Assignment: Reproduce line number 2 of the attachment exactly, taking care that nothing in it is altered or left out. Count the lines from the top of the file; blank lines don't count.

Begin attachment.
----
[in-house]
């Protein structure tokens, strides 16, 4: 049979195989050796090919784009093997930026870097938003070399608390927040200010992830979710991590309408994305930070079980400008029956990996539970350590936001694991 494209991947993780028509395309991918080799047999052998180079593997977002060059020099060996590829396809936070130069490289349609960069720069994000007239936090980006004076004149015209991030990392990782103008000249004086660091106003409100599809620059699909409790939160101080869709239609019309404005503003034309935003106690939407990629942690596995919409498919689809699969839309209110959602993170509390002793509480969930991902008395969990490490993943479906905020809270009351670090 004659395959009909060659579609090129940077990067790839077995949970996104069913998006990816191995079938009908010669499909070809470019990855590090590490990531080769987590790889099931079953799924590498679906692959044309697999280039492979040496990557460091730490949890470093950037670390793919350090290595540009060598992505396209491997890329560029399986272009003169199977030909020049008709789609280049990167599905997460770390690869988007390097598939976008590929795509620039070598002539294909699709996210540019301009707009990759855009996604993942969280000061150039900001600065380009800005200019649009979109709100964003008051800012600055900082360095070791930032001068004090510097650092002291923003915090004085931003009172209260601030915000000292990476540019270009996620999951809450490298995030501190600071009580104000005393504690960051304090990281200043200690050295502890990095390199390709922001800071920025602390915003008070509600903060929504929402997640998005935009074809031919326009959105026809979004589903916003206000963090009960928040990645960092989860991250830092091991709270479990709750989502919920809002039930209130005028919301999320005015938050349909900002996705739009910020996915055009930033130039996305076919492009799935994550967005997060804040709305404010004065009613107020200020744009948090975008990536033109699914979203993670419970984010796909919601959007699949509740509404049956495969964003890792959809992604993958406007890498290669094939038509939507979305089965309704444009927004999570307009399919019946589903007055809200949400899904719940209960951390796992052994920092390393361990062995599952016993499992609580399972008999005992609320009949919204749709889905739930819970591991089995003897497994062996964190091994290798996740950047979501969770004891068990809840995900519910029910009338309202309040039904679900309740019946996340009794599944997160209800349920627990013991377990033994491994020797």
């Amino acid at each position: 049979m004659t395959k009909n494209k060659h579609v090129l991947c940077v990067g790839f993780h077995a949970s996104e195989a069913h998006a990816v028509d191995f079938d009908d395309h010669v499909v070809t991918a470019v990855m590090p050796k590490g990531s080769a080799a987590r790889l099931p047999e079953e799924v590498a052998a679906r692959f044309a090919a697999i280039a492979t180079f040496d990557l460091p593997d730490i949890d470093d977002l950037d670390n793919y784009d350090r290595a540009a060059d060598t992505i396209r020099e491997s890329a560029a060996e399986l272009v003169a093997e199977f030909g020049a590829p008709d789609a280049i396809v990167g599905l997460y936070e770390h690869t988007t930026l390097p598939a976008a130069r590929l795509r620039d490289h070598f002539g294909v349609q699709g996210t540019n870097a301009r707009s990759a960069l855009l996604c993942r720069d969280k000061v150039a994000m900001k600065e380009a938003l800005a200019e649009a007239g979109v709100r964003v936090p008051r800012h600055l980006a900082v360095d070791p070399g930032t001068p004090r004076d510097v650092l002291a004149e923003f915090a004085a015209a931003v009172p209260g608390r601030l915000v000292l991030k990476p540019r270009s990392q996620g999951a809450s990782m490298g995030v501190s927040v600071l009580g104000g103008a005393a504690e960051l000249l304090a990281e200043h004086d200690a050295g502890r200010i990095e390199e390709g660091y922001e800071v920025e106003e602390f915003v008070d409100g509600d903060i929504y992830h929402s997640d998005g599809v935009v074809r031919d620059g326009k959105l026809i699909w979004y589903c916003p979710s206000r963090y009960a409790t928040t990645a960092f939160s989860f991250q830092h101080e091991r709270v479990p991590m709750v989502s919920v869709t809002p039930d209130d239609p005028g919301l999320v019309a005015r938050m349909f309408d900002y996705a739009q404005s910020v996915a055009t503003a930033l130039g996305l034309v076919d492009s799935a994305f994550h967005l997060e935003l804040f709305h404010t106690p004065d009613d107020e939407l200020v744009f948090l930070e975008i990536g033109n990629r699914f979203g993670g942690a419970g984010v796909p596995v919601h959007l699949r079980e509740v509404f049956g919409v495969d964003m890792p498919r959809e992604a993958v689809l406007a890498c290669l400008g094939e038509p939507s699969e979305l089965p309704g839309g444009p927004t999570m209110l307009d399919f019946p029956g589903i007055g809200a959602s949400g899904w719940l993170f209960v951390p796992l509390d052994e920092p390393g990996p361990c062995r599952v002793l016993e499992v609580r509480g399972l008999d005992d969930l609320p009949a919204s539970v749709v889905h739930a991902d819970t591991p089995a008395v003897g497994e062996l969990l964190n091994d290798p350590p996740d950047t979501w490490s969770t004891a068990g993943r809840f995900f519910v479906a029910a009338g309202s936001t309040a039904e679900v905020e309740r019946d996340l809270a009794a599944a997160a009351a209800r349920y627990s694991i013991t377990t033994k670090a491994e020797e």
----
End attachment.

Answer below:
């Protein structure tokens, strides 16, 4: 049979195989050796090919784009093997930026870097938003070399608390927040200010992830979710991590309408994305930070079980400008029956990996539970350590936001694991 494209991947993780028509395309991918080799047999052998180079593997977002060059020099060996590829396809936070130069490289349609960069720069994000007239936090980006004076004149015209991030990392990782103008000249004086660091106003409100599809620059699909409790939160101080869709239609019309404005503003034309935003106690939407990629942690596995919409498919689809699969839309209110959602993170509390002793509480969930991902008395969990490490993943479906905020809270009351670090 004659395959009909060659579609090129940077990067790839077995949970996104069913998006990816191995079938009908010669499909070809470019990855590090590490990531080769987590790889099931079953799924590498679906692959044309697999280039492979040496990557460091730490949890470093950037670390793919350090290595540009060598992505396209491997890329560029399986272009003169199977030909020049008709789609280049990167599905997460770390690869988007390097598939976008590929795509620039070598002539294909699709996210540019301009707009990759855009996604993942969280000061150039900001600065380009800005200019649009979109709100964003008051800012600055900082360095070791930032001068004090510097650092002291923003915090004085931003009172209260601030915000000292990476540019270009996620999951809450490298995030501190600071009580104000005393504690960051304090990281200043200690050295502890990095390199390709922001800071920025602390915003008070509600903060929504929402997640998005935009074809031919326009959105026809979004589903916003206000963090009960928040990645960092989860991250830092091991709270479990709750989502919920809002039930209130005028919301999320005015938050349909900002996705739009910020996915055009930033130039996305076919492009799935994550967005997060804040709305404010004065009613107020200020744009948090975008990536033109699914979203993670419970984010796909919601959007699949509740509404049956495969964003890792959809992604993958406007890498290669094939038509939507979305089965309704444009927004999570307009399919019946589903007055809200949400899904719940209960951390796992052994920092390393361990062995599952016993499992609580399972008999005992609320009949919204749709889905739930819970591991089995003897497994062996964190091994290798996740950047979501969770004891068990809840995900519910029910009338309202309040039904679900309740019946996340009794599944997160209800349920627990013991377990033994491994020797």